Maternal Stress Exposures, Reactions, and Priorities for Stress Reduction among Low-income, Urban Women
Article first published online: 27 DEC 2012
© 2012 by the American College of Nurse-Midwives
Journal of Midwifery & Womens Health
Volume 58, Issue 2, pages 167–174, March/April 2013
How to Cite
Bloom, T., Glass, N., Curry, M. A., Hernandez, R. and Houck, G. (2013), Maternal Stress Exposures, Reactions, and Priorities for Stress Reduction among Low-income, Urban Women. Journal of Midwifery & Womens Health, 58: 167–174. doi: 10.1111/j.1542-2011.2012.00197.x
- Issue published online: 17 APR 2013
- Article first published online: 27 DEC 2012
- maternal health;
- posttraumatic stress disorder;
- prenatal care;
- socioeconomic factors;
Maternal psychosocial stress has been associated with adverse maternal-child outcomes. Vulnerable women's experiences with stressors during pregnancy and their desires and priorities for appropriate and useful stress reduction interventions are not well understood.
Qualitative interviews with low-income, urban women explored their stress exposures and reactions during pregnancy, ways that stressors overlapped and interacted, and their priorities for stress reduction. Quantitative measures (Perceived Stress Scale; My Exposure to Violence Instrument Danger Assessment; Center for Epidemiologic Studies of Depression Scale, Revised; and Posttraumatic Stress Disorder Checklist-Civilian) supplemented qualitative descriptions of women's stress exposures and reactions. Analyses explored relationships between stressors and women's priorities for stress intervention. Lay advisors from the sample population reviewed qualitative interview guides for appropriateness, completeness, and language prior to interviews and reviewed study findings for validity. Study findings were returned to the community in newsletter form.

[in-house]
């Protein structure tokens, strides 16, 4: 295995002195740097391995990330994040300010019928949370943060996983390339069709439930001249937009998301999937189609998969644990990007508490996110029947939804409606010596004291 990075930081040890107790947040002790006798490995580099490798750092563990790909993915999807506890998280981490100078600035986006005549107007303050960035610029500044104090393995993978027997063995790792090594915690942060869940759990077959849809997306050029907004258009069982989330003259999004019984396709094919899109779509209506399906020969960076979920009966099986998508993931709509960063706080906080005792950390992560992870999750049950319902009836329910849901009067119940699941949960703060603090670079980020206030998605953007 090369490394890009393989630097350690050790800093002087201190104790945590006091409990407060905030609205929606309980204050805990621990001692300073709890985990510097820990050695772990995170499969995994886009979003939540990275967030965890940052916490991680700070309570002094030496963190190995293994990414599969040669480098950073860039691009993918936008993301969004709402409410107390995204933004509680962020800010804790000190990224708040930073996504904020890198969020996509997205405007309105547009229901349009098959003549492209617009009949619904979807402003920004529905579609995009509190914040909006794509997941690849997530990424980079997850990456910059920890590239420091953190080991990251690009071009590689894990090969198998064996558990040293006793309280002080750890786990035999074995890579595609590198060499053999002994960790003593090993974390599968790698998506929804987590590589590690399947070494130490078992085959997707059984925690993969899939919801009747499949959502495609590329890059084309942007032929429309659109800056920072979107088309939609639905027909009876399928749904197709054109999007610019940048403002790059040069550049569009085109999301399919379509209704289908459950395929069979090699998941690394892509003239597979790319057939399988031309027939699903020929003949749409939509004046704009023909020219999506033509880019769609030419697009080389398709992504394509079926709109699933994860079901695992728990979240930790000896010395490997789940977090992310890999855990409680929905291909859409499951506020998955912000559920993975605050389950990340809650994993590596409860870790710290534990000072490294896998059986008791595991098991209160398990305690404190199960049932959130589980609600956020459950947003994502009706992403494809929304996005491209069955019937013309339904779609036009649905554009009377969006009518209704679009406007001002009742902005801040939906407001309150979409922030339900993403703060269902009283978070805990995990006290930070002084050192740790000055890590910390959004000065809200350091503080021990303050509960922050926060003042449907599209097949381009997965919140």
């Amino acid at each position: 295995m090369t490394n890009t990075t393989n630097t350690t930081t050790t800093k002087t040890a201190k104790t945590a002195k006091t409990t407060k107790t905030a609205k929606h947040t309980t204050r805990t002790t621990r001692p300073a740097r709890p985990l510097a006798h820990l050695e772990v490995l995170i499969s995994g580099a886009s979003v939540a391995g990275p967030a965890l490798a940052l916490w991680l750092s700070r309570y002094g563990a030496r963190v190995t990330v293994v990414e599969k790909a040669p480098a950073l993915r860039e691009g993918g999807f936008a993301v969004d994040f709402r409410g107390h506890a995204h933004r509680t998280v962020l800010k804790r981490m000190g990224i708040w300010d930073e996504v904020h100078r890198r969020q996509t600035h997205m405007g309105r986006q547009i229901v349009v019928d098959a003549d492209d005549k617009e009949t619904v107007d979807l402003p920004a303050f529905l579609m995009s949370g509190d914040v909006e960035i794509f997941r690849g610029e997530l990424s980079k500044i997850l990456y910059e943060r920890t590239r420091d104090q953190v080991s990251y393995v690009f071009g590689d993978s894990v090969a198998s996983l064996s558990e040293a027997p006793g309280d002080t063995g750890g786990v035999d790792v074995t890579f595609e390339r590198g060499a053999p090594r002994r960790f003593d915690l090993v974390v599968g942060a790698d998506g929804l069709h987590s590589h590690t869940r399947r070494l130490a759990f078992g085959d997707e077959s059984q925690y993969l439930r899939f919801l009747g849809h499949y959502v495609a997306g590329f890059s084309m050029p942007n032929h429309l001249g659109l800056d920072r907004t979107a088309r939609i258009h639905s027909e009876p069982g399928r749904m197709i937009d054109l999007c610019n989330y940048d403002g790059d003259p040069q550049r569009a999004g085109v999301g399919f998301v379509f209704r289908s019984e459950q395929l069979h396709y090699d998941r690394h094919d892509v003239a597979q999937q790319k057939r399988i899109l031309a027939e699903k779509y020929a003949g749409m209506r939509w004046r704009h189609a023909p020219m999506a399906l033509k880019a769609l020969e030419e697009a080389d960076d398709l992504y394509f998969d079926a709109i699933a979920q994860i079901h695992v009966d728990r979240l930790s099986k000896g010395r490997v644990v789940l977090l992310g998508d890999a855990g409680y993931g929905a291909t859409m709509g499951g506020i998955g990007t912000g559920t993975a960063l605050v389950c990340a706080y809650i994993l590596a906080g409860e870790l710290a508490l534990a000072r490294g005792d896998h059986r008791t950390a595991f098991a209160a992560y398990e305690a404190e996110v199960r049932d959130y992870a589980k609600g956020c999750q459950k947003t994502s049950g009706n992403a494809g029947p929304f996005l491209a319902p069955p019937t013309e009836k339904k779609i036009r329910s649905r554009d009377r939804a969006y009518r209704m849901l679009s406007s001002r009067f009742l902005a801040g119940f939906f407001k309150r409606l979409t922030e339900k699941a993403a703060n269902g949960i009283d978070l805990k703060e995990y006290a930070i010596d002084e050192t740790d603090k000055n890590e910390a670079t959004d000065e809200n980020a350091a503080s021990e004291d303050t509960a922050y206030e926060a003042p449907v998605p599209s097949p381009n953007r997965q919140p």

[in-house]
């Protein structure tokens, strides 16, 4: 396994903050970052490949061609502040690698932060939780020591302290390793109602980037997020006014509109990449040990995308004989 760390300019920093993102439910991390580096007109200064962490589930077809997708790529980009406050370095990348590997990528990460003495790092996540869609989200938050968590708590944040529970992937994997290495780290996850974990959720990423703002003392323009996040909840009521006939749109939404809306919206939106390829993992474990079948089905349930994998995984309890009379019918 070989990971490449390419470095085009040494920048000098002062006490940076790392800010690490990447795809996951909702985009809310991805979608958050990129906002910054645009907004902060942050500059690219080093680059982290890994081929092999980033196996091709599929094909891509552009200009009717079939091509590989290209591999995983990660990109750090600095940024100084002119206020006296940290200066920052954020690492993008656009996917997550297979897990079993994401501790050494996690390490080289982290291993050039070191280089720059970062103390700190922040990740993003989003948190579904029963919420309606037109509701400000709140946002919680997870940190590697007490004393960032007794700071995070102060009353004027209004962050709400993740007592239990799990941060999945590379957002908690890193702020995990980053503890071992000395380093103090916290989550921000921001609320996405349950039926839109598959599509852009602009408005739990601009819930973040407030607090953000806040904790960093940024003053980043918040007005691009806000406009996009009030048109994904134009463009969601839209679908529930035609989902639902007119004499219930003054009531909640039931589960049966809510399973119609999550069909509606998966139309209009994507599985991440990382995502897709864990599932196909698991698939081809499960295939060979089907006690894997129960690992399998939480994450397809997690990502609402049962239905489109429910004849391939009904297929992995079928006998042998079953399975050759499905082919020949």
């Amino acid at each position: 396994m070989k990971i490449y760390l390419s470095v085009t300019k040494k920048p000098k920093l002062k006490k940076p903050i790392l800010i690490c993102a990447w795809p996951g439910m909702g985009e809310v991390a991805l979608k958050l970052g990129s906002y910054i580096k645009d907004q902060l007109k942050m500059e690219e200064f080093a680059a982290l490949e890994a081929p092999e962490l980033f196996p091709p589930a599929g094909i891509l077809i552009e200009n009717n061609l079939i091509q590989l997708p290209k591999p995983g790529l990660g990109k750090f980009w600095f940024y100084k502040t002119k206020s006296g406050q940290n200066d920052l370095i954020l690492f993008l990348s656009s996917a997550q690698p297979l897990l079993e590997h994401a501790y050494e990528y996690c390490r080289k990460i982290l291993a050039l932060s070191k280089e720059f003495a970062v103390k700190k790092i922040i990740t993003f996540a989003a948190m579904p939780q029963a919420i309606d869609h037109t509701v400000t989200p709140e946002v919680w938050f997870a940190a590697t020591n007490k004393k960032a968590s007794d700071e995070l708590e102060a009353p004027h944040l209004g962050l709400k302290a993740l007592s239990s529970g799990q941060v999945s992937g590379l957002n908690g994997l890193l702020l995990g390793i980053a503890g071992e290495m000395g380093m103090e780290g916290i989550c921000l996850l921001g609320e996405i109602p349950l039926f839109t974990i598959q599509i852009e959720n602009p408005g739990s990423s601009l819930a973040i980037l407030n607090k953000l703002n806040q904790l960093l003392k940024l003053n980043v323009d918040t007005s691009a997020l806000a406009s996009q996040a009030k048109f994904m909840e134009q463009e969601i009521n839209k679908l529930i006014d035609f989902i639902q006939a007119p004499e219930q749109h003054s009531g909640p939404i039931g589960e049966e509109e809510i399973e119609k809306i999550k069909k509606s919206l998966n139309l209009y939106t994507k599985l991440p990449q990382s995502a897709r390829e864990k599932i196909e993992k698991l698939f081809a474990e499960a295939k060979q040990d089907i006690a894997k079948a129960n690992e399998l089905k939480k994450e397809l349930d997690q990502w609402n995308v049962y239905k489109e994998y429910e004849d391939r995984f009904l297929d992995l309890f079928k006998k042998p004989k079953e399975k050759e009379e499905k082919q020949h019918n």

Twenty-four low-income, urban women participated in interviews. Women in the sample reported high stress, lifetime violence exposure, depression, and posttraumatic stress disorder symptoms. The most common stressors reported were financial strain, violence exposure, and feelings of intense isolation and loneliness. Few participants reported having discussed psychosocial stressors with prenatal care providers. Participants in this study described connections with other women as desirable to relieve their stress and provided input on ways health care providers could facilitate such connections.
Clinical and research implications of findings are discussed, including approaches that health care providers may find useful to facilitate connections among vulnerable pregnant women.